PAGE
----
Either way, I’ve adored DE, mostly because I found the landscape beautiful and the soundtrack always moved me and set the mood perfectly. I didn’t need to understand 100% of everything that was said. One can figure out the main beats of the events, even though the language may be deliberately vague. I always enjoyed hearing/reading it, because the mental images it painted were pretty (e.g. the parts about coming here on a “paper boat without a bottom”)

    • Sonntam says:

      I can answer the question with the youtube video:

      1. It’s because no one pauses to read every single sentence on the wall and trying to pause at the correct timing is annoying.

      2. It’s because a youtuber pausing to read every single sentence written on the walls would be EXTREMELY annoying to me.

      I myself have first watched Dear Esther on youtube and then bought and played it myself. I felt a lot more comfortable holding the wheel, instead of backseat driving and being pissed at the driver for the too slow/too fast pace.

      It also feels incredibly good to stop walking and just stare at a glowing diagram for a couple minutes, listening to the waves and wind and trying to decipher what that picture stands for.

    • Jeroen D Stout says:

      why not just watch a YouTube video

      For the same reason you go walk around a sculpture garden yourself instead of looking at one on YouTube, I suppose.

    • wonderingmonster says:

      I could not help but read your comment in Raphael’s voice from the Stanley Parable trailer.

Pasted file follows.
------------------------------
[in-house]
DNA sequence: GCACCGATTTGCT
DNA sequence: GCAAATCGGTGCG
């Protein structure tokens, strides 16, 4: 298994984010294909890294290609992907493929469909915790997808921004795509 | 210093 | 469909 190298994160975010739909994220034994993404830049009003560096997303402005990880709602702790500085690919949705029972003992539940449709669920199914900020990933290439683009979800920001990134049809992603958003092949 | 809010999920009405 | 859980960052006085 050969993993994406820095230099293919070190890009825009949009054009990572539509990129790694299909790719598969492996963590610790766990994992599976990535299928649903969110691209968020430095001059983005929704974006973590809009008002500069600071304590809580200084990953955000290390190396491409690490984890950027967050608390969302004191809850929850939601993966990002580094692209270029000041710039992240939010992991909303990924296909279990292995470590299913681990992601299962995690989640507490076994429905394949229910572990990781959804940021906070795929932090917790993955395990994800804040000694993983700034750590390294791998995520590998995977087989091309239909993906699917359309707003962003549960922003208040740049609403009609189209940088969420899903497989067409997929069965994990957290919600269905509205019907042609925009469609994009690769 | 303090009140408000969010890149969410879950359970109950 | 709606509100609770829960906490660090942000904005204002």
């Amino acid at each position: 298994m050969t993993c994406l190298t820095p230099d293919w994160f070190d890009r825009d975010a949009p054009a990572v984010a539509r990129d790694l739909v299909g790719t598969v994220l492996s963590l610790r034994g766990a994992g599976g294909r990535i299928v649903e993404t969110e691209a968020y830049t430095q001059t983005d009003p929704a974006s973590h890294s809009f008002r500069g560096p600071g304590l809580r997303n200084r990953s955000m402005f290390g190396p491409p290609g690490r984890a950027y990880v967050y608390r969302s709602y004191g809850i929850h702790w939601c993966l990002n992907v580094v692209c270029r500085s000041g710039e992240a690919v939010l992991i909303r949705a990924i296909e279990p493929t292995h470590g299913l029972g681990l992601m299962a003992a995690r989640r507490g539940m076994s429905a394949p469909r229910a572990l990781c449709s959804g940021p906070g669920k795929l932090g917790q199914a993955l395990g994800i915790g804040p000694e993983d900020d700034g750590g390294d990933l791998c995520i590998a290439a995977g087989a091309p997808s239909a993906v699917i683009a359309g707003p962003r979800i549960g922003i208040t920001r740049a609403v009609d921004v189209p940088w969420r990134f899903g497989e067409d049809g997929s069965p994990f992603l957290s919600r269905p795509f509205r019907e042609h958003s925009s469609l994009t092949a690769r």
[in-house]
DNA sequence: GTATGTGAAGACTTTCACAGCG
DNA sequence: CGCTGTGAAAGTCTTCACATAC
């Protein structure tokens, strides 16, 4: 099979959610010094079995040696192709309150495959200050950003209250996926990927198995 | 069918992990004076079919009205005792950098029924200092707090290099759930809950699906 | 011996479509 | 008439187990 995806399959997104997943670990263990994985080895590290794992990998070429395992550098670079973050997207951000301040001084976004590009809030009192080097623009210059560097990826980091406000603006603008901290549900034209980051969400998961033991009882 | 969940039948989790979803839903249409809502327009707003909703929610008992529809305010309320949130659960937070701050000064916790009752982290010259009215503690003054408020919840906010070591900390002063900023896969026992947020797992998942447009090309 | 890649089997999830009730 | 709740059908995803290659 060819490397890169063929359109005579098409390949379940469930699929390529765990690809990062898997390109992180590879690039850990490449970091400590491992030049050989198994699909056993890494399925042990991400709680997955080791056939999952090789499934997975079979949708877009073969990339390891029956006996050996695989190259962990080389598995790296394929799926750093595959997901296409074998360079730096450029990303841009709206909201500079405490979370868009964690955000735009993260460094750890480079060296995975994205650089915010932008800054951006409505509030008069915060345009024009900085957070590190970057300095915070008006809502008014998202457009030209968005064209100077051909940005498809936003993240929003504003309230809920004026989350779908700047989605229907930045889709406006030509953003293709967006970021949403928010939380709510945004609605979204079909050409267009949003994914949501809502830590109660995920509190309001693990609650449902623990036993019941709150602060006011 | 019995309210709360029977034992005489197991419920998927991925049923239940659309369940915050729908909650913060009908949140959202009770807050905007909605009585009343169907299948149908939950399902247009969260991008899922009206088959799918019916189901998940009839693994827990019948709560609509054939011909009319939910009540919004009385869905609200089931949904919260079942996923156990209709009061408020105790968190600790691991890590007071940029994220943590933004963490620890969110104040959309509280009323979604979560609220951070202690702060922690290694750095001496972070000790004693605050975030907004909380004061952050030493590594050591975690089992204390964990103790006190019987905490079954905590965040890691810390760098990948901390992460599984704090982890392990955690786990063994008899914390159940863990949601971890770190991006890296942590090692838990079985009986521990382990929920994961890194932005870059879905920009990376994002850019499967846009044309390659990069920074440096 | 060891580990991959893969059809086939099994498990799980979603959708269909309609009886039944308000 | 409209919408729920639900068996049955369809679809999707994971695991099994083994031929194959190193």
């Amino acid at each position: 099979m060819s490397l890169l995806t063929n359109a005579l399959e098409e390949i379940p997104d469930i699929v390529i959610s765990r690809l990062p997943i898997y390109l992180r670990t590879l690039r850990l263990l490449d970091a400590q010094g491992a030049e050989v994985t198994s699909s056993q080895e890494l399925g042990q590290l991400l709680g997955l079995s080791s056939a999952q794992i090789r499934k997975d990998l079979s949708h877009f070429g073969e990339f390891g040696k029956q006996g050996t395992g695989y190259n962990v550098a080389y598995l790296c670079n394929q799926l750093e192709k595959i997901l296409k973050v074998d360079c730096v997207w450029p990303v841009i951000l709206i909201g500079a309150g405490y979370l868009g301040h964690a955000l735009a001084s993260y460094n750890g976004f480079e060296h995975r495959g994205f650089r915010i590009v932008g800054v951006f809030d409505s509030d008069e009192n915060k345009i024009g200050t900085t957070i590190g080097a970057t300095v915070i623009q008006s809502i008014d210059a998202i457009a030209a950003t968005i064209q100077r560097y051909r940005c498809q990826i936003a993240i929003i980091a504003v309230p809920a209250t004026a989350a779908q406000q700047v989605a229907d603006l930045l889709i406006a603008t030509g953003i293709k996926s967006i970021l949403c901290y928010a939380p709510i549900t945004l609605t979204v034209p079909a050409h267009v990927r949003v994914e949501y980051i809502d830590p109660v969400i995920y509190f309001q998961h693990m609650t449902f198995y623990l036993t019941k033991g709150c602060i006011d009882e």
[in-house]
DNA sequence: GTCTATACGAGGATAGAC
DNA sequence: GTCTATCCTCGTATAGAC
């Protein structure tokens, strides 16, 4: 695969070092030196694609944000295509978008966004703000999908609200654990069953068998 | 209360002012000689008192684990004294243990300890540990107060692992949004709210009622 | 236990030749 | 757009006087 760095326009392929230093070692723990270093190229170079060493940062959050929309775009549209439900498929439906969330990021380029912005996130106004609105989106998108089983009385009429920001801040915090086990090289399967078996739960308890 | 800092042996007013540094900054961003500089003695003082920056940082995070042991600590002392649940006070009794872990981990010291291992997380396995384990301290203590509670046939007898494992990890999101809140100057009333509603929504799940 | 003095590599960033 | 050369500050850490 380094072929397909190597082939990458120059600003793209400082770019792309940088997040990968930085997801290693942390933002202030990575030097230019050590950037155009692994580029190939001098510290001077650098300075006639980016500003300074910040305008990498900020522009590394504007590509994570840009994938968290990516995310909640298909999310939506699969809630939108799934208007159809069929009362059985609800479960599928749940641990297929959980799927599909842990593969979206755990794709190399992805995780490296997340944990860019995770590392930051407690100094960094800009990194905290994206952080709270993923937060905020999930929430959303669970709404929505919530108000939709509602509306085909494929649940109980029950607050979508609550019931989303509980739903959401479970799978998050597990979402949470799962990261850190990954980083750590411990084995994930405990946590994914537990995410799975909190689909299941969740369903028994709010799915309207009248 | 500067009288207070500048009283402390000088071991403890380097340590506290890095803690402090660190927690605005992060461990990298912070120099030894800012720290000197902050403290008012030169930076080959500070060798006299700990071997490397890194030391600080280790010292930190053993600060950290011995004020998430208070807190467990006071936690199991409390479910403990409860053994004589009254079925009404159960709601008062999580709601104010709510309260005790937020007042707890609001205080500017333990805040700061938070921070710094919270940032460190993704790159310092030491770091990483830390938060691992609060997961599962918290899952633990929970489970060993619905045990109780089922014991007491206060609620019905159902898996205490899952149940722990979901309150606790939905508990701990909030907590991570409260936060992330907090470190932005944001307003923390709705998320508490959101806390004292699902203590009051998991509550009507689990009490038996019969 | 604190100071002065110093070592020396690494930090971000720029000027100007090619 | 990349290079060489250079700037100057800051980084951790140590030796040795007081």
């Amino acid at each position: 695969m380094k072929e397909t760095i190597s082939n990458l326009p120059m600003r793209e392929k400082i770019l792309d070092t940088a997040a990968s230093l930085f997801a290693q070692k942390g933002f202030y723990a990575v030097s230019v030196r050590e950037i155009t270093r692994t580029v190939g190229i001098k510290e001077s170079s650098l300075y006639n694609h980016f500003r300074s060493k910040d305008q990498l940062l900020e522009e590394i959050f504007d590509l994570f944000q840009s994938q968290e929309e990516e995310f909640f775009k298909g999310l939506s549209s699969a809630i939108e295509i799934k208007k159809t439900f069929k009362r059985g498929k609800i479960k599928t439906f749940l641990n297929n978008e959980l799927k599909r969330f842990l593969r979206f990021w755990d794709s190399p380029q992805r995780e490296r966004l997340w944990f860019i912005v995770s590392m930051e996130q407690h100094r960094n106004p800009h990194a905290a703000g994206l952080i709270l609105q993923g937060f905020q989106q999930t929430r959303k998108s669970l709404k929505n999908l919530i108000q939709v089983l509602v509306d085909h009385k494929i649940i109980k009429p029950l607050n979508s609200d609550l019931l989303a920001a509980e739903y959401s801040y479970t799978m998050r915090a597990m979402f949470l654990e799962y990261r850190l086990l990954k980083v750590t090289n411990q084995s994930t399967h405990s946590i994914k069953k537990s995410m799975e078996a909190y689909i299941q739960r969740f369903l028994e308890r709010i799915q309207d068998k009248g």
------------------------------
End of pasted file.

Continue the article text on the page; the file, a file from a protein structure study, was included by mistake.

3. gbrading says:

    Good to know. Dear Esther is a bit depressing but I still find it ultimately uplifting, so I look forward to playing it again and hearing the director’s commentary.

  4. CelticPixel says:

    Always up for another stroll through Dear Esther while listening to its amazing Jessica Curry soundtrack.

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    Aerothorn says:

    I genuinely believe the mod version is the better narrative experience. There’s a careful balancing of multiple layers of interpretation, whereas the Briscoe version privileges one of them, so there ain’t a whole lot of mystery left.

    • alms says:

      I must give the mod another chance then; remember downloading it and then for some reason I can’t remember, bouncing off it at the very opening.

  6. FurryLippedSquid says:

    I enjoyed Dear Esther’s short journey, to the point of having a tear in my eye at the end. However, it doesn’t stop me laughing at the great Fitzthistlewits’ Let’s Play.

  7. Chorltonwheelie says:

    Loved it. Cried at the end (and I don’t wear my vest in bed and sometimes go outside without buttoning my coat up….nails).

    Nice excuse to visit again and see what my whizzy GPU makes of it.

  8. tonicer says:

    “last year’s console version” Yeah … i’m gonna keep my money, thank you.

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      phuzz says:

      Good news!
      From TFA: “It’ll be free for everyone who already owns the original Dear Esther”

  9. Danda says:

    “it’ll be separate rather than strictly an ‘update’, preserving that Source engine version and mod heritage. That’s nice.”

    That was the right call. Also, it’s free for those of us who owned the original. Kudos to the developers.

  10. Halk says:

    >It’ll be free for everyone who already owns
    >the original Dear Esther

    I own the original on the Humble Store and the Landmark edition is now available on the Humble Store. But nonetheless the LE does not show up in my Humble Store account, only the old version.